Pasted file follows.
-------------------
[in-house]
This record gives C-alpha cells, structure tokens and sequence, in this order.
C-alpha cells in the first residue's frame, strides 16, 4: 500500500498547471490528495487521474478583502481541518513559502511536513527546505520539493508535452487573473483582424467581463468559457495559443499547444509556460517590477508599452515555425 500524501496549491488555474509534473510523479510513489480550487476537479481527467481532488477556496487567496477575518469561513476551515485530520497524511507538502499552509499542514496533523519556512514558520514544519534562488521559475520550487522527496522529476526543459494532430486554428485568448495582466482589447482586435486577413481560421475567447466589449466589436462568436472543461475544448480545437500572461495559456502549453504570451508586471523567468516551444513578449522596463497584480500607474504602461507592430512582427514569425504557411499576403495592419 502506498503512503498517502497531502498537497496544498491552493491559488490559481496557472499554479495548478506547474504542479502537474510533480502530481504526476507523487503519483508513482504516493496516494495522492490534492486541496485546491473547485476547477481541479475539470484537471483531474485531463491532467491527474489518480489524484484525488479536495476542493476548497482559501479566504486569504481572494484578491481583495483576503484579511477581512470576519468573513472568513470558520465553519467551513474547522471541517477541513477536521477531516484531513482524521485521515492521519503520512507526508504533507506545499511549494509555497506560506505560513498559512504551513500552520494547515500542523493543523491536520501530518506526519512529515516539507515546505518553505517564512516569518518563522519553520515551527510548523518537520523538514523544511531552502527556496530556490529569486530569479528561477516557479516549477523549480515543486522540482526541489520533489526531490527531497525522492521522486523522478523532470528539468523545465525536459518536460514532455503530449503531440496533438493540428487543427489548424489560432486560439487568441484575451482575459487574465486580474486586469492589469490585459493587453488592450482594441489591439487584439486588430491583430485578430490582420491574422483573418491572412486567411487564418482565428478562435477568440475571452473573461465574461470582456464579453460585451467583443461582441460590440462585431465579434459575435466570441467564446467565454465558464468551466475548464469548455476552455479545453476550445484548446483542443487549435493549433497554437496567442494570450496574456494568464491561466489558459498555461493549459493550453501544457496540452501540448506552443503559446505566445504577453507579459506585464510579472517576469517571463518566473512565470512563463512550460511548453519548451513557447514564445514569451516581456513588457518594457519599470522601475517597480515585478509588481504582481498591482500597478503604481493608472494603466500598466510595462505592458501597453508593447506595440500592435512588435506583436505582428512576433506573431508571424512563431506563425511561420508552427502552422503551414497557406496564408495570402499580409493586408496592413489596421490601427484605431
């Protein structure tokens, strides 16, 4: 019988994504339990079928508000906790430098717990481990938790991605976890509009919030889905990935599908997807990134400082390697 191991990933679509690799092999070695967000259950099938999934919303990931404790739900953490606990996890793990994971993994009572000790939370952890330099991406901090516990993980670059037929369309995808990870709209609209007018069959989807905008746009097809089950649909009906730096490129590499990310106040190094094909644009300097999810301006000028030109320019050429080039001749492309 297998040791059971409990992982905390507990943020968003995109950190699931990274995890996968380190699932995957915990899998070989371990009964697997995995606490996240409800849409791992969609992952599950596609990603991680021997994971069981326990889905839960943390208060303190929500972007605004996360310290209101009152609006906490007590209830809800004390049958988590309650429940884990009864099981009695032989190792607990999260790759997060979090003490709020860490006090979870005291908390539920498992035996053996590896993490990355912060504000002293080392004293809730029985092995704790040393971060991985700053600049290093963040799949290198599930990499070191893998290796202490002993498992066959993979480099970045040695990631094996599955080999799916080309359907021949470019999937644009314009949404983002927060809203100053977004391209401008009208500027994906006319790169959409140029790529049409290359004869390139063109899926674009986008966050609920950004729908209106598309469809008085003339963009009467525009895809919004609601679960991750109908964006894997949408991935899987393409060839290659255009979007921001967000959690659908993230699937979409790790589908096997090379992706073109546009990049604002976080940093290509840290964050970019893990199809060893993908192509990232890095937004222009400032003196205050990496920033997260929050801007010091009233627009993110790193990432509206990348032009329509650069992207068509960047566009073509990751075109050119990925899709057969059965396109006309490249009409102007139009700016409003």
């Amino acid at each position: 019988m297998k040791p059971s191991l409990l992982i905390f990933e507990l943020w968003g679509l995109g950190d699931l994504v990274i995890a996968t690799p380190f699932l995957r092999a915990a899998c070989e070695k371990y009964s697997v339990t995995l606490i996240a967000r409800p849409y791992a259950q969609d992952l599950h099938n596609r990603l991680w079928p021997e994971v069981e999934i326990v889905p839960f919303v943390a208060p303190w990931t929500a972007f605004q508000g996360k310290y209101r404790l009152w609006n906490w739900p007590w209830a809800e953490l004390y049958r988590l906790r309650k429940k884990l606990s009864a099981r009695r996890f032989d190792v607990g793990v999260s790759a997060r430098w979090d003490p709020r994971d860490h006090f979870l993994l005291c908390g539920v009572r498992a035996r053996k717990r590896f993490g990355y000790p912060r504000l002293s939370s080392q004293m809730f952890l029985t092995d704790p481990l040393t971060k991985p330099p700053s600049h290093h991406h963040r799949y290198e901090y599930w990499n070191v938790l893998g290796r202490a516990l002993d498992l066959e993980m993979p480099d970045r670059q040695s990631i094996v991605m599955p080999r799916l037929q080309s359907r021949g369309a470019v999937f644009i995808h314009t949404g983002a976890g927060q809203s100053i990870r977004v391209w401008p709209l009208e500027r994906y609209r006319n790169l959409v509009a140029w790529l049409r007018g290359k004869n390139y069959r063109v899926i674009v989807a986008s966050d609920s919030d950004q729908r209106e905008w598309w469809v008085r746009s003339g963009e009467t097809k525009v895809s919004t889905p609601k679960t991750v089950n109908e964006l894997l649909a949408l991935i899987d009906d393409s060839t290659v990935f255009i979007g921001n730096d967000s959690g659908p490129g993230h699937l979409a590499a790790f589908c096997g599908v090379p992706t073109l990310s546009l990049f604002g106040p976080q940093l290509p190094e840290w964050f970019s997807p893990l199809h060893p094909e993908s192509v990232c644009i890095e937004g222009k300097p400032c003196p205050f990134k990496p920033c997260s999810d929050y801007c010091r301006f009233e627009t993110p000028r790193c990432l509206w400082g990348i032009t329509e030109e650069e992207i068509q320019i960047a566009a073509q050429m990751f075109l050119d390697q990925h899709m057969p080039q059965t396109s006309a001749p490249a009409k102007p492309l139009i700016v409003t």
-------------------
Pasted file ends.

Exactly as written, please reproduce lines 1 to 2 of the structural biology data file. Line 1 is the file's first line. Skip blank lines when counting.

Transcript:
[in-house]
This record gives C-alpha cells, structure tokens and sequence, in this order.